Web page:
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Category Direction - Source Code Management

Source Code Management

Last updated: 2021-05-05

Section Stage Maturity Last Reviewed
Dev Create Loveable 2020-12-15

Introduction and how you can help

The Source Code Management direction page belongs to the Source Code group of the Create stage, and is maintained by Sarah Waldner, who can be reached at swaldner@gitlab.com.

This direction is a work in progress, and everyone can contribute. Please comment and contribute in the linked issues and epics. Sharing your feedback directly on GitLab.com is the best way to contribute to our strategy and vision.

Overview

Source Code Management provides the core workflows and controls for teams to collaborate using Git to build great software, including repository view, protected branches, code owners, merge request approvals, and mirroring.

Performance indicators

The primary performance indicator (PI) for our group is the number of unique users writing to a project Git repository. We want to ensure all the features in our group provide a great experience that ultimately will allow everyone to contribute more often. A great experience in our group is a critical starting point for this.

Aligning with our SaaS first and product depth direction, we are also working to make performance our secondary indicator (see related issue). The intent here is to track the most heavily used services in our group and track how they improve over time. We firmly believe speed is the killer feature and as such will work to provide a speedy experience to set a great stage for new and existing users.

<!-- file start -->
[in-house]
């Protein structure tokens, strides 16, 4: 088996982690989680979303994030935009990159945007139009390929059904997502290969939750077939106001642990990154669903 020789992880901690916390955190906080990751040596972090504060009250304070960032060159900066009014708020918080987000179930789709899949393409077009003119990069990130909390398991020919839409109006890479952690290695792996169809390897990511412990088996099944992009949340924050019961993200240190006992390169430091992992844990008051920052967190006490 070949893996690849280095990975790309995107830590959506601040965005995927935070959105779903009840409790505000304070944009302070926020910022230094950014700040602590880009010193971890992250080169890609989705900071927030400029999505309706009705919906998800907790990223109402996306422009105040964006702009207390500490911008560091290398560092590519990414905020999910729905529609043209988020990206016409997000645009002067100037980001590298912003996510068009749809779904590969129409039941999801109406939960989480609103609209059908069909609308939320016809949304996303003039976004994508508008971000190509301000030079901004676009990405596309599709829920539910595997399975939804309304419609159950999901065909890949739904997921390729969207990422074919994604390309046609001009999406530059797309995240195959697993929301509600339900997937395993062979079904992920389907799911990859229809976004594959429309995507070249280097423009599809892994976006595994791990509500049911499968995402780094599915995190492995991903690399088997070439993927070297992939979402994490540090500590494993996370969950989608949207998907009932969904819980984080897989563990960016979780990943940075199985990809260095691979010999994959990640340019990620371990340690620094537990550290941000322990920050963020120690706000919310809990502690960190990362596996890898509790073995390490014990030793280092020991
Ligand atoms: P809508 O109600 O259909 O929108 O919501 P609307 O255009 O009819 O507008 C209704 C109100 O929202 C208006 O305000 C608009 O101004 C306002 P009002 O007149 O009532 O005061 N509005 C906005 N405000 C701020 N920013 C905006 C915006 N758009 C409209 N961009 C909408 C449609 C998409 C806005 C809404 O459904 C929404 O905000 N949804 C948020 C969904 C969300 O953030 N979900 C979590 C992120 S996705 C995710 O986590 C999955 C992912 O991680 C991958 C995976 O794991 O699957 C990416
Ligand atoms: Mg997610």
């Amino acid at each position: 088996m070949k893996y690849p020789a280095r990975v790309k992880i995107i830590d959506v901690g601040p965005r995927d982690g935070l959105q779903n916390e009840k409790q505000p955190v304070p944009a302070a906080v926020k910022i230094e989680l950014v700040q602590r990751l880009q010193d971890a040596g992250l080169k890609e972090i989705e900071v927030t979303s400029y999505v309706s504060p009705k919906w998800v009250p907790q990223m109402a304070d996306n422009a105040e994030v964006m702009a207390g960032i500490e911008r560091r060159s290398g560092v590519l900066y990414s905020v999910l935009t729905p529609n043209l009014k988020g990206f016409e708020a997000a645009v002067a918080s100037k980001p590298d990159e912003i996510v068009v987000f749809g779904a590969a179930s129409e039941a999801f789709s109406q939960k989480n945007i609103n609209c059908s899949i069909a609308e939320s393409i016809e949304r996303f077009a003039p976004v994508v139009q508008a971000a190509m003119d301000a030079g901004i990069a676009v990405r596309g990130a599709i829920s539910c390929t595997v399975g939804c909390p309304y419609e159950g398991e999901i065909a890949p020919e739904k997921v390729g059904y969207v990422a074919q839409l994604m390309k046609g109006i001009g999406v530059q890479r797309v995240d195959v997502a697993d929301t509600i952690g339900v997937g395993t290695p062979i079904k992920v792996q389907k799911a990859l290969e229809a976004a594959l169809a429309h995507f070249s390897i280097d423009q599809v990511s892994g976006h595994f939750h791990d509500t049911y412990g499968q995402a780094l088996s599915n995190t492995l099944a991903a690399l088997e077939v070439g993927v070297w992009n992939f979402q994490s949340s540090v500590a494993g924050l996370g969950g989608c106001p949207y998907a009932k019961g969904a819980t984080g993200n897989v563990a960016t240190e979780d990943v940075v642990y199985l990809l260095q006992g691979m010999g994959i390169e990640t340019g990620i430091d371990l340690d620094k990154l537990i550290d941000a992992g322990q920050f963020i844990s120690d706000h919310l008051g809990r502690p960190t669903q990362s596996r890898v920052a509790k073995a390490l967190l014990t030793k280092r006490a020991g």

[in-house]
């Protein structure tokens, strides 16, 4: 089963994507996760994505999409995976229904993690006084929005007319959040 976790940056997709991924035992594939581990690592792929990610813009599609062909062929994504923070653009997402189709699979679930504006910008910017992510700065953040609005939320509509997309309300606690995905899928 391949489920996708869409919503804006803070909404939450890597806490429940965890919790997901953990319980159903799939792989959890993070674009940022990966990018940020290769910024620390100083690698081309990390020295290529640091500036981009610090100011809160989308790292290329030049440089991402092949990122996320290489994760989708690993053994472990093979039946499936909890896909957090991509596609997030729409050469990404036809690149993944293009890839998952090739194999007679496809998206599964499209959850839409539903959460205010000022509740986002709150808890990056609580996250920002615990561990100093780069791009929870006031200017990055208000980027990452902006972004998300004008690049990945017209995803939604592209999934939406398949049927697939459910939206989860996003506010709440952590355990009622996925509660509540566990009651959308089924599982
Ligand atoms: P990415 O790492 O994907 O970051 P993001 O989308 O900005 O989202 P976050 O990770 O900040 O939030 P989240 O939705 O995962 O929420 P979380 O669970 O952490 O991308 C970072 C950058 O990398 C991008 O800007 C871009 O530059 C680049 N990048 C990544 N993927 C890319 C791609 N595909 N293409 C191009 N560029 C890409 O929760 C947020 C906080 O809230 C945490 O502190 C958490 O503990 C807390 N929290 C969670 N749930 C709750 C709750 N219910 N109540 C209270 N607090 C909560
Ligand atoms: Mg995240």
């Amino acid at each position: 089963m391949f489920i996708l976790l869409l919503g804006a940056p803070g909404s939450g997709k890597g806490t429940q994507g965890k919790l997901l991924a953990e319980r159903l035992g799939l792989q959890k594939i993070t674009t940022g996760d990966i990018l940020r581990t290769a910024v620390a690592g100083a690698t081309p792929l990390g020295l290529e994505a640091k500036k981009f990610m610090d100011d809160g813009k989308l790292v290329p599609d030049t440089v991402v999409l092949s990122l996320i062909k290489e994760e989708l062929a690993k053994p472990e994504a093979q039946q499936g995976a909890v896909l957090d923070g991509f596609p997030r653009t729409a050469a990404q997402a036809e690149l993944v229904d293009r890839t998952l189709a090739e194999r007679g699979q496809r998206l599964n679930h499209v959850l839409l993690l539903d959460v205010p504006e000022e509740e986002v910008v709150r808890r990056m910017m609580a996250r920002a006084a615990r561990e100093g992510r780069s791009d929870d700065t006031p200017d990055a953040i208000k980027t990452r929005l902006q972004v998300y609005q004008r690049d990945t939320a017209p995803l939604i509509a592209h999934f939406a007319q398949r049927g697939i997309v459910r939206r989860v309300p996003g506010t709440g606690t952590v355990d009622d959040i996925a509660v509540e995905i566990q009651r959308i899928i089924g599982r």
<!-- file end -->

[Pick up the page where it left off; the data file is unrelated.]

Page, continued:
See more detail in the Create:Source Code PI page section.

Target Audience

Source code management targets mainly software engineers but also anyone who is contributing to any types of project. To that end, we target all the user personas we describe in our handbook, with a special focus on the following:

User journeys

The Source Code Management category is expansive and encompasses a broad set of features. Which features are leveraged, how they are leveraged, and to what extent greatly depends on the size of development team and the complexity of the product that they are building. We find that as the team size grows, as does the complexity of the software product. For these reasons, it is challenging to define a single user journey that captures how our users move through Source Code. That being said, there are five main buckets we can use to group the jobs to be done of our users. Understanding this general workflow helps to focus product development and discovery when exploring how to streamline the Source Code experience

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We intend to define and document the user journeys our specific personas take and how those differ based on the size of the development and the industry in which they work.

Connection between Source Code Management and Code Review

The Source Code category of GitLab offers the features where the creative process begins. Here authors will not only consume existing project contents but will also author new content that will eventually move through the DevOps lifecycle. Additionally, many of the features in Source Code are consumed in the Code Review stage of the software developement lifecycle. Consider the following examples:

Because of this close relationship, the Source Code Management group must work closely with the Code Review group in order to ensure the developer experience is cohesive and efficient. This experience is core to providing a great first impression for users.